In a world of shifting values, technology and beliefs it seems more important than ever to engage in critical analysis and evaluation of the question ‘What does it mean to be human?’ At Amery Hill we eagerly explore a variety of faiths and beliefs alongside religiousness and non-belief and we actively encourage students to consider their own values, beliefs experiences and thoughts in relation to other members of society. Religious Studies (RS) is all about interpreting religion in terms of human experience.
Students will develop a ‘skills toolkit’ through their RS journey at Amery Hill that reaches far beyond the five years that they spend here with us. These skills will enable students to successfully navigate our ever changing world and help them to make sense of the values that underpin our global society. As part of this students will learn to enquire into the nature of religious and non-religious belief and how belief impacts actions on a personal, local, national and global level. Students will develop skills in empathy, perspective, analysis, argument, evaluation, communication of ideas and philosophical and ethical thinking.
In Year 7 students begin their exploration of religious studies. They investigate some of the big questions that humans have been asking for thousands of years for example "Why is there human life?", "Is there a God?" "Why are there religions?" "Is there life after death?" To be able to think about these questions students will learn the necessary skills - they will learn to think critically, to evaluate, to empathise, to see things from different perspectives. Specific units are ‘The Island’; ‘Who is God?’; ‘What does it mean to be Jewish?’; ‘Faith in Art’; ‘What does it mean to be Sikh?’.
In Year 8 students continue to develop their critical thinking skills, applying them to different areas. Students will consider concepts that underlie our modern world, but from different perspectives. For example, why do people stereotype? What is sacred to Muslims and does it mean anything to you? Specific units are: ‘One billion people follow Islam, so what does it mean to be a Muslim?’; ‘Creation and the world we have created’; ‘Injustice and missionary work’; ‘Equality and Justice’ and a comparison between the approaches of Malcolm X and Martin Luther King.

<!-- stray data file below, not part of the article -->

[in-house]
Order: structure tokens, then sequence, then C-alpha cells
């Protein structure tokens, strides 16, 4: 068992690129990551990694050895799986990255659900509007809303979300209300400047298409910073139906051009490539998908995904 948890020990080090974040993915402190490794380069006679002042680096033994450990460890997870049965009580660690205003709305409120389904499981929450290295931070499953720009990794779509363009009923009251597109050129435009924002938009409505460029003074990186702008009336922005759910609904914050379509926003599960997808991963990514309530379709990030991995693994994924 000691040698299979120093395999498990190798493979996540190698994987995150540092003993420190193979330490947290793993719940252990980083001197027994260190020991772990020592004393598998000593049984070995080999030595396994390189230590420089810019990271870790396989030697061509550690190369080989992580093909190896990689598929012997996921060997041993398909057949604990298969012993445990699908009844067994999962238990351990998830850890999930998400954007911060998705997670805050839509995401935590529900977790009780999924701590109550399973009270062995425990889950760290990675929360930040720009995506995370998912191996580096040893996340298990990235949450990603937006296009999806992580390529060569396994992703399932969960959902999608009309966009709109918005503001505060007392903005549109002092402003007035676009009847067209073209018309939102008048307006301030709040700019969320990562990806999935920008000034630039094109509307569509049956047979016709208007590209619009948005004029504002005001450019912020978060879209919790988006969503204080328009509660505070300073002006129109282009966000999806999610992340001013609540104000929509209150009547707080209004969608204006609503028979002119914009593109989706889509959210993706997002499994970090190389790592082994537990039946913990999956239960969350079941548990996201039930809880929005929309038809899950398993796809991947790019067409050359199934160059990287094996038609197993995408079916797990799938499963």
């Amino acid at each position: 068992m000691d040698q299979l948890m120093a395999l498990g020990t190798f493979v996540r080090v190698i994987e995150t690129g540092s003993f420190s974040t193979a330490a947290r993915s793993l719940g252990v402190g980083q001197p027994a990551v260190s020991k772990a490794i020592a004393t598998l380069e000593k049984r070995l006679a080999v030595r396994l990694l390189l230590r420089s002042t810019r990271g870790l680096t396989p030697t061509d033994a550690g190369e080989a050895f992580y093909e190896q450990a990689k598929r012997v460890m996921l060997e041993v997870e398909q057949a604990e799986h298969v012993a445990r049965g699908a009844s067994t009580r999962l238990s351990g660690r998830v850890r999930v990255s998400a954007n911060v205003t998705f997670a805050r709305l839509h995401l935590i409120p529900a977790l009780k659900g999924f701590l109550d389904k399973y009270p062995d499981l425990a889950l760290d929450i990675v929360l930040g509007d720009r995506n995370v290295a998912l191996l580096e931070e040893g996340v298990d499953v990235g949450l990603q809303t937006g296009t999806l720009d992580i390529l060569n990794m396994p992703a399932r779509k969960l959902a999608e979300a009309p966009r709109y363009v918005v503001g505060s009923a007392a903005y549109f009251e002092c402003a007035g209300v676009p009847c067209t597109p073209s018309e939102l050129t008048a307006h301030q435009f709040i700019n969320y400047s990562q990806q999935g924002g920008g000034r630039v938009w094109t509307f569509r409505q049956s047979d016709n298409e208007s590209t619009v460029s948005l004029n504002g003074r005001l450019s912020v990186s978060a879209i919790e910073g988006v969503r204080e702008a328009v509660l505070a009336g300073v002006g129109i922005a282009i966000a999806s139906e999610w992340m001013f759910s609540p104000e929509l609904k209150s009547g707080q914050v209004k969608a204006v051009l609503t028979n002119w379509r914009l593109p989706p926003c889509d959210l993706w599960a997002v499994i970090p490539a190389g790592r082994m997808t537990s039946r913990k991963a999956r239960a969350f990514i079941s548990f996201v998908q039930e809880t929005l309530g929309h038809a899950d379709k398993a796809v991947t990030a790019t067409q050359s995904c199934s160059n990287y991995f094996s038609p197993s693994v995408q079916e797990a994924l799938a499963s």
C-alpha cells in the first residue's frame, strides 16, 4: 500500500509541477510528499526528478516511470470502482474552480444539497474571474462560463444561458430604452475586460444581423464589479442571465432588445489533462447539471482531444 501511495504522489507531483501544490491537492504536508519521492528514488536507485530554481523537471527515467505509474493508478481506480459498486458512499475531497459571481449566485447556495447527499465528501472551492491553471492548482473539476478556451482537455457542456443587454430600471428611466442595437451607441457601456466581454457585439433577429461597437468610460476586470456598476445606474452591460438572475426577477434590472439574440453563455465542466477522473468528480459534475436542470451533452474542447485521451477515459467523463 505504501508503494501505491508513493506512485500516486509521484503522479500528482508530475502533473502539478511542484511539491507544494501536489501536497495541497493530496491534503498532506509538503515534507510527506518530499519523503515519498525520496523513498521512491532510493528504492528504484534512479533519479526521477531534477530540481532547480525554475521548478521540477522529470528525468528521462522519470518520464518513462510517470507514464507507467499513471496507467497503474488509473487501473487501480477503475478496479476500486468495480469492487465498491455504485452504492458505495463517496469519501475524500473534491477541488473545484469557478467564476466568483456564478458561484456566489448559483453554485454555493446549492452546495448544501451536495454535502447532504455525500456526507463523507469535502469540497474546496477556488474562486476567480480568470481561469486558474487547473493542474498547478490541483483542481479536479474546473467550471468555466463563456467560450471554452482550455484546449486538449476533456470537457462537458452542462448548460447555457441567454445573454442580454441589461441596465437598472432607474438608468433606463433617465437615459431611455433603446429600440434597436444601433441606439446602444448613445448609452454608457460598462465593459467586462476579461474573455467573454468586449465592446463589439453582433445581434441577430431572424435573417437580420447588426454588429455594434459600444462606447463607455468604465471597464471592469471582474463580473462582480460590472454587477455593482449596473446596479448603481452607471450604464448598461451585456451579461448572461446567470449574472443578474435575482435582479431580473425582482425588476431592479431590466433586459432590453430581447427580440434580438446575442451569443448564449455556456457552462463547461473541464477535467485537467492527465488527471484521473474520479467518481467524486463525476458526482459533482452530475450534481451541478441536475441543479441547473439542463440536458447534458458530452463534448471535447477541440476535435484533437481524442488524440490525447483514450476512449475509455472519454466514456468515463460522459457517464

Year 9 study sees students think about and reflect on some philosophical questions in religion and life. The year begins by looking at the nature of belief followed by study of the nature and existence of God. Students will look at evidence and arguments for and against the existence of God. In particular the question ‘In a world where there is evil and suffering and goodness: Does God exist’? Students also recap their knowledge of Judaism to undertake a major study of Identity and the Holocaust. Year 9 also start an in-depth study of Buddhism using the life of Aung San Suu Kyi and the situation in Myanmar. This readies the students for the GCSE course as by this point they have covered the ground work for all GCSE modules.
The summer term allows us to address a salient question: ‘Is religion changing and will it survive?’ Students explore a huge variety of beliefs not yet covered in our syllabus including new religious movements and cults in an effort to address this topical and relevant question.
Currently for students who opt to do GCSE Religious Studies the course begins in Year 10 with the study of AQA Specification A, Paper 1, Christianity and Buddhism. This covers the beliefs practices and teachings of both religions and is the ground work required for paper 2. Some of the topics are ‘Life after death’, ‘Core beliefs’, ’Ceremonies and sacraments’, ‘Key teachings’, ‘Prayer and meditation’ and ‘Places of worship’.
In Year 11 students will study Paper 2, which is a contextual studies paper. Here there are six possible topics and the students choose four. The topics here are ‘Religion and family life’, ‘Religion and ethical life issues’- focus being on abortion, euthanasia and the planet, ‘God and Revelation’ – the discussion of proving or disproving God, ‘Religion Peace and Conflict’ – war and it reasons alongside pacifism, ‘Religion, crime and punishment’- prison and corporal punishment and ‘Religion, Human Rights and social Justice’ – the issues of racism, exploitation and poverty. All of these topics are linked to real examples.